Compliance teams often rely on metrics to measure and report on the effectiveness of their compliance programmes. Using a data-driven system is the essence of good science and by unlocking the power of data, businesses can enhance the impact of their compliance programmes and support risk navigation.

Nevertheless, only 58% of chief compliance officers are confident that the metrics they use give them a true picture of success. Many are uncertain which are the most insightful metrics and how to interrogate them correctly. So, to address this issue we have identified the top compliance metrics to assess, in order to help you improve your performance.

What Are Compliance Metrics

Compliance metrics are measurements that indicate how well your compliance program is operating. By using metrics, we can turn data into knowledge and then share the knowledge to drive action. Metrics are important because they can highlight problems, successes, and risks. They can spotlight areas for improvement and ultimately avoid the risk of monetary fines and remediation costs because of corporate misconduct.

How Is Compliance Measured?

Compliance is measured by identifying a specific point of data related to a compliance issue and then logging it into a centralised database. It really is that simple, and achievable with the astute use of technology.

The actual data recorded will vary and as we always reaffirm there is no one-size-fits-all approach. Organisations will benefit from an in-depth assessment and a bespoke solution designed to address each business’s size and needs.  Generally, though, it is records and figures for investigations; amounts spent on investigations; issues identified by subject type; names or roles of people under investigation; types of disciplinary action and more that are being logged.  Compliance technology can be devised to collect fields of data that your organisation needs to record and then provide robust reporting that can then be interpreted.

Top 5 Compliance Metrics

So, what metrics should your compliance programme track? Here are five that will give you a good sense of your programme effectiveness:

1. Average Time to Discover an Issue

This metric gives you a sense of how quickly your programme discovers a compliance issue. You calculate it by adding up all the total “issue discovery times” and dividing that number into the total number of incidents. The result is your meantime to issue discovery.

Meantime to issue discovery can shed light on questions such as whether you have a strong speak-up culture, or the right data monitoring capabilities to find incidents as they happen. Ideally, you want to see this number fall over time – this means you are becoming aware of issues more quickly.

NB/ To calculate this number you will need to ascertain the gap between when an incident started and when the compliance team discovered it. Depending on the situation this can be achieved either through interviews or data forensics.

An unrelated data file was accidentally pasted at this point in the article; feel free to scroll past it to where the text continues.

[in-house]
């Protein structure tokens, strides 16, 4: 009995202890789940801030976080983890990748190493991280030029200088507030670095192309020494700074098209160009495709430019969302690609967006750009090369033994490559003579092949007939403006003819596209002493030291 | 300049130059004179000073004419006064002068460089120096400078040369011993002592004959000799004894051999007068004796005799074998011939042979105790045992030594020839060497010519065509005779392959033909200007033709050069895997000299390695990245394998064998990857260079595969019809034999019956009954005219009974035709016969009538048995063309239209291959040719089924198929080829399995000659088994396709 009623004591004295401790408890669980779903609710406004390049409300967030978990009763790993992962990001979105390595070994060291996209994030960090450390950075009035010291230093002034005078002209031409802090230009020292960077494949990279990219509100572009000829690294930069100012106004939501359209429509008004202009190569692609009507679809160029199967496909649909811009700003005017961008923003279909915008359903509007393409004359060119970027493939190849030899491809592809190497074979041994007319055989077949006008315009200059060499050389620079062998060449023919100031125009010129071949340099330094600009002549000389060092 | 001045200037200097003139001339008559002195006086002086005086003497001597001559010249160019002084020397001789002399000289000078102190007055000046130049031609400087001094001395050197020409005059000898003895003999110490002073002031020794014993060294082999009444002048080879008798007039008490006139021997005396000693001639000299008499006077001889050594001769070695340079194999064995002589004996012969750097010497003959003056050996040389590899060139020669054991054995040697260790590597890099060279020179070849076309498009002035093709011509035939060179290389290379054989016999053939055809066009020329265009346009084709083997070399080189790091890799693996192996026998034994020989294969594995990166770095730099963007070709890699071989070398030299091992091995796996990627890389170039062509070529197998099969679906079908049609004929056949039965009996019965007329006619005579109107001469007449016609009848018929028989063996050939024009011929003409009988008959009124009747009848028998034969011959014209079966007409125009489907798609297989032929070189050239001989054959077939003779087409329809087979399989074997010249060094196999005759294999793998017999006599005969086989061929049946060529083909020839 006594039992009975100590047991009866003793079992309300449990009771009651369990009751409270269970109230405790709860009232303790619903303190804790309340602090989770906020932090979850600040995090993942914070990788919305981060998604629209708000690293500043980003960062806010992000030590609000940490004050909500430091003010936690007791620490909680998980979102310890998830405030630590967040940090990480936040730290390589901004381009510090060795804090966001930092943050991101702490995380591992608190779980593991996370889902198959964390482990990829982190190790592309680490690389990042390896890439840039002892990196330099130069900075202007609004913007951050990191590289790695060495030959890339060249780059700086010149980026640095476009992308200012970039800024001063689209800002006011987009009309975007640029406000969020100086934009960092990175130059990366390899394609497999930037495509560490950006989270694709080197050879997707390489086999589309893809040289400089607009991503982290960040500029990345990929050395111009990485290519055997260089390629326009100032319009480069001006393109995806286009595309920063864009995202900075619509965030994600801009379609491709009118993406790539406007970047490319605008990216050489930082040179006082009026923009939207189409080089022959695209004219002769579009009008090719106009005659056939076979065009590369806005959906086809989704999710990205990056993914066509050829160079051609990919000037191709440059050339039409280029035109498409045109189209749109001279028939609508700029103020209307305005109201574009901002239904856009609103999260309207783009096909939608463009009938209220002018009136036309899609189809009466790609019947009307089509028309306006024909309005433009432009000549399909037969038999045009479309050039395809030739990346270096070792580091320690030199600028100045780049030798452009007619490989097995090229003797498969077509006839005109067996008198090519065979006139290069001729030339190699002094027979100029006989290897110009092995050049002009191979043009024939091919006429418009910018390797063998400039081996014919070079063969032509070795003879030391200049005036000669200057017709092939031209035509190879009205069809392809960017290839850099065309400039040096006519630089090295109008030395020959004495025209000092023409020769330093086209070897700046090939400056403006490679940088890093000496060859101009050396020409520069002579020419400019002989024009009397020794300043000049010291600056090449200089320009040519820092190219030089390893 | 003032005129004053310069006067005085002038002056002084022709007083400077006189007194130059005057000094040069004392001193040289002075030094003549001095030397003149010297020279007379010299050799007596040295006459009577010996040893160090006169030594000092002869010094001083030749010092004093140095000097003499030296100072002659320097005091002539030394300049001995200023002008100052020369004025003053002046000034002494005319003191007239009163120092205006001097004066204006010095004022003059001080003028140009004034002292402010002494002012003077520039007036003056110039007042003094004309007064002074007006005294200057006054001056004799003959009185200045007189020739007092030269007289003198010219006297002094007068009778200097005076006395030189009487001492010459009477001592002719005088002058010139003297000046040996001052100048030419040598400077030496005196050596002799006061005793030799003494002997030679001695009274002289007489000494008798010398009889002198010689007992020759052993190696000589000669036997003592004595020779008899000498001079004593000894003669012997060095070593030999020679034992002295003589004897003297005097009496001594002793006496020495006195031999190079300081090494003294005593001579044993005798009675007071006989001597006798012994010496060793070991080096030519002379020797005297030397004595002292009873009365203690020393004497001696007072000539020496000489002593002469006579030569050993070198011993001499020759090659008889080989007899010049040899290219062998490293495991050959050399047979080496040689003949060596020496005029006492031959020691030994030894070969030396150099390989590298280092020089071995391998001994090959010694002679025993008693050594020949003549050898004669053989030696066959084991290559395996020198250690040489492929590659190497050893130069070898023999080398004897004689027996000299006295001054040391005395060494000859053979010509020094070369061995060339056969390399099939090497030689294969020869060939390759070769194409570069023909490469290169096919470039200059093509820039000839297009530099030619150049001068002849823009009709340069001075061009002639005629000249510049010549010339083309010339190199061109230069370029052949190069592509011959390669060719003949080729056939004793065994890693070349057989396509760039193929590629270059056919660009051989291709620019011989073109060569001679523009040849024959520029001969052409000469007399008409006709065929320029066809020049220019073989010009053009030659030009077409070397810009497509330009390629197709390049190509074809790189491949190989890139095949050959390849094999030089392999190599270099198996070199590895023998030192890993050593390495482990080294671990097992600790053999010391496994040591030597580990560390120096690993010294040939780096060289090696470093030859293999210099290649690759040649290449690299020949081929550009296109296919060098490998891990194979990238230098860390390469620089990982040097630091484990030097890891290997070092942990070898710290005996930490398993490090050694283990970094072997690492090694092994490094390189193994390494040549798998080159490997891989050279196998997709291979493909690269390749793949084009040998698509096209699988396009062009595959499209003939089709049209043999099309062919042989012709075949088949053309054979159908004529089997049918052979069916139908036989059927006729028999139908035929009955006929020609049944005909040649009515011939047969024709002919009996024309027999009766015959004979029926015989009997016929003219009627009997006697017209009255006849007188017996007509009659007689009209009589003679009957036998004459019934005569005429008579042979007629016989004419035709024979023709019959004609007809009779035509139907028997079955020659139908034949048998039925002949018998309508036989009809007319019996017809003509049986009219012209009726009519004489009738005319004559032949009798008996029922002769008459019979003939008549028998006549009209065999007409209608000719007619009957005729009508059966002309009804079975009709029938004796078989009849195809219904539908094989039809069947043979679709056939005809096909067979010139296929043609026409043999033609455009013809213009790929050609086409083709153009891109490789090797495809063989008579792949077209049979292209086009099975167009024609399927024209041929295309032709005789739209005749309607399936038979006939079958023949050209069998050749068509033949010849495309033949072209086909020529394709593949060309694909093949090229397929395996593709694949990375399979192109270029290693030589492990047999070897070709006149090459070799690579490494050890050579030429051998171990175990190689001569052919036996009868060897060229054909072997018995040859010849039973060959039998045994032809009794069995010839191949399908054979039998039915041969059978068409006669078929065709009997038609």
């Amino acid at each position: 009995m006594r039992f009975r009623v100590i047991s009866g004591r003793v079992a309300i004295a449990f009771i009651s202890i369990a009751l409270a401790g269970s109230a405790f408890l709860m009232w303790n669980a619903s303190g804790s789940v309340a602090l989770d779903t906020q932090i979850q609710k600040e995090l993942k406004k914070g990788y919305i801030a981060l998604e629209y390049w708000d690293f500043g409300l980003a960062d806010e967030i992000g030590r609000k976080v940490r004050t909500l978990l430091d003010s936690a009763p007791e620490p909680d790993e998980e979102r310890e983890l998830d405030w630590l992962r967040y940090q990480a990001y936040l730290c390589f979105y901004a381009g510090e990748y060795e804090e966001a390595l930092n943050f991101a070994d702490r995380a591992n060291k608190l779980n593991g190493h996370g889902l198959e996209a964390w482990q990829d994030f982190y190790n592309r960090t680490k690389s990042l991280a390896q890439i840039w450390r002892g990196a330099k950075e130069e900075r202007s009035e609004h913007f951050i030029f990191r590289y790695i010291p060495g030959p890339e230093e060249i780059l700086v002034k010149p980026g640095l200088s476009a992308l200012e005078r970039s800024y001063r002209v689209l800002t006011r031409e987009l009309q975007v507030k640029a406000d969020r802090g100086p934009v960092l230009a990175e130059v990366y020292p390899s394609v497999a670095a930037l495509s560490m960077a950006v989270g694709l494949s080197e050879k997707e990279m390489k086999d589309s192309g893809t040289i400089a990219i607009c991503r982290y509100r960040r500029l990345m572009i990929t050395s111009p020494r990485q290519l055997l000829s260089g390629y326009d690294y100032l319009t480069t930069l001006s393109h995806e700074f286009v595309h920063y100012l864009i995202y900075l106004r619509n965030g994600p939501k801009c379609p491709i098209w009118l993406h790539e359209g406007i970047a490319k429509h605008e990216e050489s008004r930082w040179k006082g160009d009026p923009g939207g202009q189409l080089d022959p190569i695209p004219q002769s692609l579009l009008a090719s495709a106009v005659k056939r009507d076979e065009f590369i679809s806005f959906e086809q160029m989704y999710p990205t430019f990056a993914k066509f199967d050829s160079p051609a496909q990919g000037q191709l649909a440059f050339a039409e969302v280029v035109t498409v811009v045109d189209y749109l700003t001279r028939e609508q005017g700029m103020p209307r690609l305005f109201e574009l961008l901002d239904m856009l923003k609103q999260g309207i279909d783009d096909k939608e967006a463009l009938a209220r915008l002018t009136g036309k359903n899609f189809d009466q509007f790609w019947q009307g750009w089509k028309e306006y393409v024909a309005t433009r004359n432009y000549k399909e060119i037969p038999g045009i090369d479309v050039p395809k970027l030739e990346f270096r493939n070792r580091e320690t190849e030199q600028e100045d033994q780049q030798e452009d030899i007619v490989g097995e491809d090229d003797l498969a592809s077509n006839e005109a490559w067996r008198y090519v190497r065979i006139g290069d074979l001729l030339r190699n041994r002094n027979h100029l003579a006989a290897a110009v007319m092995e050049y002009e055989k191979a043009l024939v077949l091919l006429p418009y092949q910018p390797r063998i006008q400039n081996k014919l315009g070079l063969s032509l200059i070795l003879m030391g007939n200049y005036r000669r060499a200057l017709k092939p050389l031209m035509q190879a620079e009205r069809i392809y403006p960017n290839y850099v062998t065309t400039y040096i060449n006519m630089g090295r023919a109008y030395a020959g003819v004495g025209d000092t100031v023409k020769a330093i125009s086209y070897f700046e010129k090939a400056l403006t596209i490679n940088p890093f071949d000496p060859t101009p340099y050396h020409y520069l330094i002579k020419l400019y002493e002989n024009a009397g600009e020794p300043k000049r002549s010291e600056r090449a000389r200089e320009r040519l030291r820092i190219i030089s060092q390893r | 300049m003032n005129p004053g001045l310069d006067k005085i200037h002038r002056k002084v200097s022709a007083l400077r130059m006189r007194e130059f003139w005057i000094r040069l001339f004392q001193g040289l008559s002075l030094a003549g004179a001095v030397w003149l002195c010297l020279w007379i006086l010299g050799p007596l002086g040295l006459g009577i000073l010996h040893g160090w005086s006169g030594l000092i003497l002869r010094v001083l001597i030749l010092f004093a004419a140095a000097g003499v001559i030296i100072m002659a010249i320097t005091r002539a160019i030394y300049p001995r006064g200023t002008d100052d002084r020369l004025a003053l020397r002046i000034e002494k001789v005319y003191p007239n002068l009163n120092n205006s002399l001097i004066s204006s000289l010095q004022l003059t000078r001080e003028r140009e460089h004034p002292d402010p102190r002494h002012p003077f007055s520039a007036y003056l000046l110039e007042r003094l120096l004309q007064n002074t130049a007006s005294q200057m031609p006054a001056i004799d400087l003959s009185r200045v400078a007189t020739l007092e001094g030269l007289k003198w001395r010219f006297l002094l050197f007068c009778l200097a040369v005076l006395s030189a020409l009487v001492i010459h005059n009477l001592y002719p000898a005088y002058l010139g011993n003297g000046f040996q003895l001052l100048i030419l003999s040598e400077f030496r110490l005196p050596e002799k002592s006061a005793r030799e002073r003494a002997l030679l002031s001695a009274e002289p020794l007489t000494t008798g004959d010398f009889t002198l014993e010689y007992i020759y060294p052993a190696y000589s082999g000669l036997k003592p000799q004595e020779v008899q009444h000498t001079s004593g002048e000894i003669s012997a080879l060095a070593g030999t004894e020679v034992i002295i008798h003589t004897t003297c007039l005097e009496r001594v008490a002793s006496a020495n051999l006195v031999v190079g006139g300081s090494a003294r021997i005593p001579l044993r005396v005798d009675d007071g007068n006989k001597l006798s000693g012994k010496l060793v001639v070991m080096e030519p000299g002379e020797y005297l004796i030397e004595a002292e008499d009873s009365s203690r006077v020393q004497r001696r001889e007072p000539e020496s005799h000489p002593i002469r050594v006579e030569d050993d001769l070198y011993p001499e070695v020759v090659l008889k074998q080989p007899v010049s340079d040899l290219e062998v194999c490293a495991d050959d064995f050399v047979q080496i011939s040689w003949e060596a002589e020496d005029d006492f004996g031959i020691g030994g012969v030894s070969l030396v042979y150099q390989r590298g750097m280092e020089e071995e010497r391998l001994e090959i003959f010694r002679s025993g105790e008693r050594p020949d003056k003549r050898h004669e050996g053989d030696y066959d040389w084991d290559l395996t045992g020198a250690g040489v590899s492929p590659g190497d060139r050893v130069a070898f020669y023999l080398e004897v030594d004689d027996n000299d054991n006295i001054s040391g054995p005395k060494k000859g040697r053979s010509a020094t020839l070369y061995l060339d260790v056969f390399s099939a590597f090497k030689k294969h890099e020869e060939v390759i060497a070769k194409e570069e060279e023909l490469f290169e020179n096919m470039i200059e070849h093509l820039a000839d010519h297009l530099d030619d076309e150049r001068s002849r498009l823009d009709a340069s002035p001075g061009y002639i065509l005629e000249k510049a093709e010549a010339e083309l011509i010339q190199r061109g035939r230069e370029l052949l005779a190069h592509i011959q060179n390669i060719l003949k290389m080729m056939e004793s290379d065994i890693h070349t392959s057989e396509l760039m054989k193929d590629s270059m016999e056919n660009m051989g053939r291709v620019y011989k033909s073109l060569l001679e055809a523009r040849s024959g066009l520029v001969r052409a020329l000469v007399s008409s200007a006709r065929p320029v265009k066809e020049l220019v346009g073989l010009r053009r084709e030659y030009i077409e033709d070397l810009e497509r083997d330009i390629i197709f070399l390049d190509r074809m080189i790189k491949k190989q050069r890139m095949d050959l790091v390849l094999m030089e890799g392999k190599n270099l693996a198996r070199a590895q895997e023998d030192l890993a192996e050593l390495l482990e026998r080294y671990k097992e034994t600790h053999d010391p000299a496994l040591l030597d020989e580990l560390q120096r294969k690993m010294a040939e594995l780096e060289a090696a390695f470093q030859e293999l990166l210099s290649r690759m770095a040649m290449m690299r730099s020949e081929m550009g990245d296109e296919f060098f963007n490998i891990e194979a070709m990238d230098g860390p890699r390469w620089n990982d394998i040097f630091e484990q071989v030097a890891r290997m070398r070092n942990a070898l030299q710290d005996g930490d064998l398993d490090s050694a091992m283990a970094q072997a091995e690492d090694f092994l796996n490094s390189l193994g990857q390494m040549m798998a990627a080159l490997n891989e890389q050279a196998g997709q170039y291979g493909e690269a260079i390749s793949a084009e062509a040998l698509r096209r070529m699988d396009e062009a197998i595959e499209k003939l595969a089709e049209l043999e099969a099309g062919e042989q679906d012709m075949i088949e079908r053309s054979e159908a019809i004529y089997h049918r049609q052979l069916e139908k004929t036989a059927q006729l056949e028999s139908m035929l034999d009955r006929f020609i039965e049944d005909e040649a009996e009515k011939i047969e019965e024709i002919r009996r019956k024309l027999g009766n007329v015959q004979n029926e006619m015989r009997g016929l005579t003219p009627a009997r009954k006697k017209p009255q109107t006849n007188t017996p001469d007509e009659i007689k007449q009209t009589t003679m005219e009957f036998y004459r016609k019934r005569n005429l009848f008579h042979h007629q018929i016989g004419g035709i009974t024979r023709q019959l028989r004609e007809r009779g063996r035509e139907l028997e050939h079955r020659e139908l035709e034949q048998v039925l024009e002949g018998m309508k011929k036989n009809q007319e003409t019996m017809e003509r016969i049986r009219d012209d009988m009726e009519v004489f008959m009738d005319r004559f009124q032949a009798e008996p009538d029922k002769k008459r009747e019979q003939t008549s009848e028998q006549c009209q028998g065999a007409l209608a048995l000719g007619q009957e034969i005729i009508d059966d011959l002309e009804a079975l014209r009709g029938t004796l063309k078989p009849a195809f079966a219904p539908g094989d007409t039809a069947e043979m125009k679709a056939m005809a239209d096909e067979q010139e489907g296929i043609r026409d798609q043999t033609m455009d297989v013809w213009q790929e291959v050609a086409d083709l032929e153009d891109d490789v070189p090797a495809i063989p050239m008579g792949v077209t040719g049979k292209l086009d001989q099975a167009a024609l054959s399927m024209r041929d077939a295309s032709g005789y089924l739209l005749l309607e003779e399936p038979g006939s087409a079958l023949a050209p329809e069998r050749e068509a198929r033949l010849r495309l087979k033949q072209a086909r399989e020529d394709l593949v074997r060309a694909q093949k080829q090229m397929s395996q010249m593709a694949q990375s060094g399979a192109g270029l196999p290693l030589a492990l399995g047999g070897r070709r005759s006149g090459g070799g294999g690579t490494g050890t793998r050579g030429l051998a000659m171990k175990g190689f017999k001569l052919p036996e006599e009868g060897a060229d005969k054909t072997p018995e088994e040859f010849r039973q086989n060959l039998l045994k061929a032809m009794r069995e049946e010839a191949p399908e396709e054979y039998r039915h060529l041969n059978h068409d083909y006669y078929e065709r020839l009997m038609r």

2. Average Time to Resolve an Issue

You can calculate this metric in a similar way to the one above- add up the total time for all issues to be resolved, and then divide that number by the total number of issues. The result is the meantime to issue resolution.

Time to issue resolution can suggest problems with resources, technology or workflows (too many manual processes, where automation could help).

NB/ Be aware of combining too many issues into one number since that might blur away important information about specific types of issues. As much as possible, track meantime for issue resolution by each type of issue, so you don’t lose that insight.

3. Compliance Expense Per Action

This can be calculated by dividing your total compliance budget into the number of actions your programme manages, you can calculate it every quarter or every year.

This metric can help you understand why certain issues cost more to resolve than others. this in turn might help you understand what solutions would make the most sense for your business.  For example, if a lot of your budget is spent on due diligence it may be more cost-effective to introduce automation.

4. Risk Mitigation Timeframe

This is the time that elapses between your discovery of risk and when you implement any changes necessary to mitigate that risk. It’s relatively easy to calculate because you’ll know the discovery date of every risk and the date when you complete any mitigation. So just add together the mitigation times for all risks, divide that number by the total number of risks you monitor.

This is a good metric to know because it shows how well the compliance programme can implement changes. It may help you convince your Board to invest in your department or may instigate a change in approach altogether.

5.Difference Between Predicted and Actual Risk

If you can measure the gap between the predicted severity of a risk and its actual severity you will be able to understand your risk assessment capabilities. Ideally, you need this gap to be small.

NB/ You should measure the severity gap both financially and operationally to get a complete picture of your assessments.

1RS Here to Help

Here we have touched upon the five metrics we feel provide a good insight into your programme’s basic functions of issue identification and resolution. We have only really scratched the surface and there are many other aspects such as, analysis; reporting; policy review frequency; and results from culture surveys that will further enhance your agenda. Contact 1RS if you would like to speak to our experts about this topic. Compliance improvement is ongoing and we’re here to help.